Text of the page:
Ahh, the OOM killer. :)
I typically only run in to this error when students accidentally put a
fork in a loop and create a "fork bomb".
In *nix, you can reduce the chance of this happening by putting a limit
in the /etc/security/limits.conf, like:
* hard nproc 200 # adjust this number to taste
root - # make sure root can still have no limit
That way no single user can have over (say) 200 processes, the second
line allows root to go unlimited.
You can also put some limits on RAM, etc. Some of these settings may be
Having a limit can be bad, but not as bad as having the OOM killer come
out on the loose.
Once the grim reaper comes out bad things happen. :)
East Carolina University
College of Technology and Computer Science
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Greenville, NC 27858-4353
252-737-1940, Fax 252-328-4250
From: Duhon, Gregory D <gregory.du...@csun.edu>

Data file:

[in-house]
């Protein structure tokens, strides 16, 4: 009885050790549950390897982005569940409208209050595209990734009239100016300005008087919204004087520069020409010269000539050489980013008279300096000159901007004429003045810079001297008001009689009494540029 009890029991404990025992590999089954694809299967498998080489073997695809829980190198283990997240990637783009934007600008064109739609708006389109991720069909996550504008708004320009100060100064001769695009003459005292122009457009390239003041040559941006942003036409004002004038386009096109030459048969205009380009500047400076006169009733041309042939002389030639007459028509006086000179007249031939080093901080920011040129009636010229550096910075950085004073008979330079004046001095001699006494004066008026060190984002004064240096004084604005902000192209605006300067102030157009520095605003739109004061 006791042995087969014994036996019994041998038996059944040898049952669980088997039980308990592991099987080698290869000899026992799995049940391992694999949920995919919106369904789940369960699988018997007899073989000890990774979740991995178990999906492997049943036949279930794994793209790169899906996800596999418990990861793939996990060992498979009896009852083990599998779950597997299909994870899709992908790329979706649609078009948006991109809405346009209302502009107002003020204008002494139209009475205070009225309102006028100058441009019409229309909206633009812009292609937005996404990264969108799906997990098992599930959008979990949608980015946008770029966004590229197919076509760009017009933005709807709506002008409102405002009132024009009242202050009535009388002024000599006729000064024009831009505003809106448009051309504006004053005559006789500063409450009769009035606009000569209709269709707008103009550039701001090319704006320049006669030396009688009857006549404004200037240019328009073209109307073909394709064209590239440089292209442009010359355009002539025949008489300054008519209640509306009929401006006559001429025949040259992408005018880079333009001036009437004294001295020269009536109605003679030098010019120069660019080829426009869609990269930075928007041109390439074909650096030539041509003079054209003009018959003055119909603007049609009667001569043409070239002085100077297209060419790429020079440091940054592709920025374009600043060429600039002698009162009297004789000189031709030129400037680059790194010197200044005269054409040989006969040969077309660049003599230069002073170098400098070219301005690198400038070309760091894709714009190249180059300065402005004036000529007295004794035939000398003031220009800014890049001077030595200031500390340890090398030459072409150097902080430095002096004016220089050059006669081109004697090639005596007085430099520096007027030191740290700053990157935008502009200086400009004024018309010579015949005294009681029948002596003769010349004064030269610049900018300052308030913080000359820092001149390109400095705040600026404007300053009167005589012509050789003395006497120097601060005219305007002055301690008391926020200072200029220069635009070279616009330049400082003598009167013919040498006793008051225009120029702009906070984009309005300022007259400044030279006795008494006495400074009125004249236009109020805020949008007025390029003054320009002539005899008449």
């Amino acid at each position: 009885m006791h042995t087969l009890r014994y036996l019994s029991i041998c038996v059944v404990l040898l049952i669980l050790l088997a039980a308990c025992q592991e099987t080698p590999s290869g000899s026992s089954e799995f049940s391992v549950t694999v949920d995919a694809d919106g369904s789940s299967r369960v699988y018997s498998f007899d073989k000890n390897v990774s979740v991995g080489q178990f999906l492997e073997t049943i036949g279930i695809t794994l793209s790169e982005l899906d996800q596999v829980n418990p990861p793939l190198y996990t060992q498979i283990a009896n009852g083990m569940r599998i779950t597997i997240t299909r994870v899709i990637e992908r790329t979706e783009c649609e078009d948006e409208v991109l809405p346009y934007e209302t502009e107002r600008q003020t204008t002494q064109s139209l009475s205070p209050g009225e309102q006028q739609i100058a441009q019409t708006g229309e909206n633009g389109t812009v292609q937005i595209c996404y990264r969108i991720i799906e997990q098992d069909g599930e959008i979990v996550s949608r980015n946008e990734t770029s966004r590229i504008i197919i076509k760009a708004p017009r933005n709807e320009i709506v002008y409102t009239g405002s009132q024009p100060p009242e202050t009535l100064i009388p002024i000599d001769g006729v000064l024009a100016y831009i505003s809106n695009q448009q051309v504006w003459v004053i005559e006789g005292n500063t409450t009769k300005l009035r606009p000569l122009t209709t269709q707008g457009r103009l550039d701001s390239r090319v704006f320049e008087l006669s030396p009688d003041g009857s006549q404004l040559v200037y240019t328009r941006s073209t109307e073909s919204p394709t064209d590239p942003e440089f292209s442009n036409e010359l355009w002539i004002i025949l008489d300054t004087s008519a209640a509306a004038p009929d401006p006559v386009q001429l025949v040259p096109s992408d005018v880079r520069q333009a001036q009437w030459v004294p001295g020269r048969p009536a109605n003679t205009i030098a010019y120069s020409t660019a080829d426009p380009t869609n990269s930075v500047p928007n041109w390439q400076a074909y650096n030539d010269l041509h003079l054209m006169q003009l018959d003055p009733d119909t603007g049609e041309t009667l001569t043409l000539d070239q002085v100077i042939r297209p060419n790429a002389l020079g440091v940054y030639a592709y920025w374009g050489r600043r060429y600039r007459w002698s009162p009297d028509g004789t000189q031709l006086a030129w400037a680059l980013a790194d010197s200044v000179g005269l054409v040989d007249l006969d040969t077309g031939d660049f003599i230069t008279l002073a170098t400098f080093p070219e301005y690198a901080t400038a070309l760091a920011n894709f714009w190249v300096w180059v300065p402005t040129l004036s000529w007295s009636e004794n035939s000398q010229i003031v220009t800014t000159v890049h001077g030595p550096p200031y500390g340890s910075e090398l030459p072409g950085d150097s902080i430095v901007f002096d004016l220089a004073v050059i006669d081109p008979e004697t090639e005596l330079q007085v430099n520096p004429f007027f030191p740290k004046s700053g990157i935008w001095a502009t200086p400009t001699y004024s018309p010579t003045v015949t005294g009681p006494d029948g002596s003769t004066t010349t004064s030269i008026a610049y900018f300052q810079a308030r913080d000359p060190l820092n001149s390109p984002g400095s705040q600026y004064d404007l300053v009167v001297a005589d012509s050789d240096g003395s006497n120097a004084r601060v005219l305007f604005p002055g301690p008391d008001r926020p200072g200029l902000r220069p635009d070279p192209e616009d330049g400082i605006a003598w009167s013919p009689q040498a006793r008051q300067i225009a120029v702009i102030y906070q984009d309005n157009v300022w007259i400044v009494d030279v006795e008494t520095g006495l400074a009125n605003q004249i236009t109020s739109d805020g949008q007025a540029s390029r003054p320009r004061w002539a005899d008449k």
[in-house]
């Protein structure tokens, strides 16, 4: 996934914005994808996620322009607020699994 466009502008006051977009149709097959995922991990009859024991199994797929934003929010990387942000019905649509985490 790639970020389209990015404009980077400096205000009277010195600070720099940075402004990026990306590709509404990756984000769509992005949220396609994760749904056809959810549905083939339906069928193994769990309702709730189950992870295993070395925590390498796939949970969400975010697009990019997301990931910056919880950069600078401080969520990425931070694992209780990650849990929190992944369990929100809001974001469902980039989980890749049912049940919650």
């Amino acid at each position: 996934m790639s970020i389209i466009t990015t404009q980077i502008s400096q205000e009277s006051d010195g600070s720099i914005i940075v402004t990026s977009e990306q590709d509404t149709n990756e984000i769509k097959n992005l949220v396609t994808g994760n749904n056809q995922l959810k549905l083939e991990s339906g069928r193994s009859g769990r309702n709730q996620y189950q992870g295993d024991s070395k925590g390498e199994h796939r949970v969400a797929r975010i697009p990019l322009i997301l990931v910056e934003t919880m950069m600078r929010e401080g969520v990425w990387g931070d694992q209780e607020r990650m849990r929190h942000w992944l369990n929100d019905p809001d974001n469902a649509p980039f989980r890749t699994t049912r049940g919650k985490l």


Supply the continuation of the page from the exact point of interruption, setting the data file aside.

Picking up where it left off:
To: 'firstname.lastname@example.org' <email@example.com>
Cc: Olsen, Chris <chris.ol...@csun.edu>, Lee Thompson
<lee.thomp...@csueastbay.edu>, Tadesse, Berhanu <btade...@calstate.edu>
Subject: Kernel Out of Memory error message
Date: Wed, 6 Oct 2010 13:30:14 -0400
Have any of you experienced this error message within your VCL
environment? If so, how did you solve it?
Oct 5 19:38:05 vclesx02 kernel: Out of memory: Killed process 28055,
UID 0, (vmware-vmx).
We currently have a minimum of 20 vmguest to a maximum of 30 vmguest
allocated per blade within our VCL environment. With 48GB of memory per
blade, we thought this was a ‘no-brainer’. Well, it isn’t.
How many vmguest are most of you running per blade/computer within your
California State University, Northridge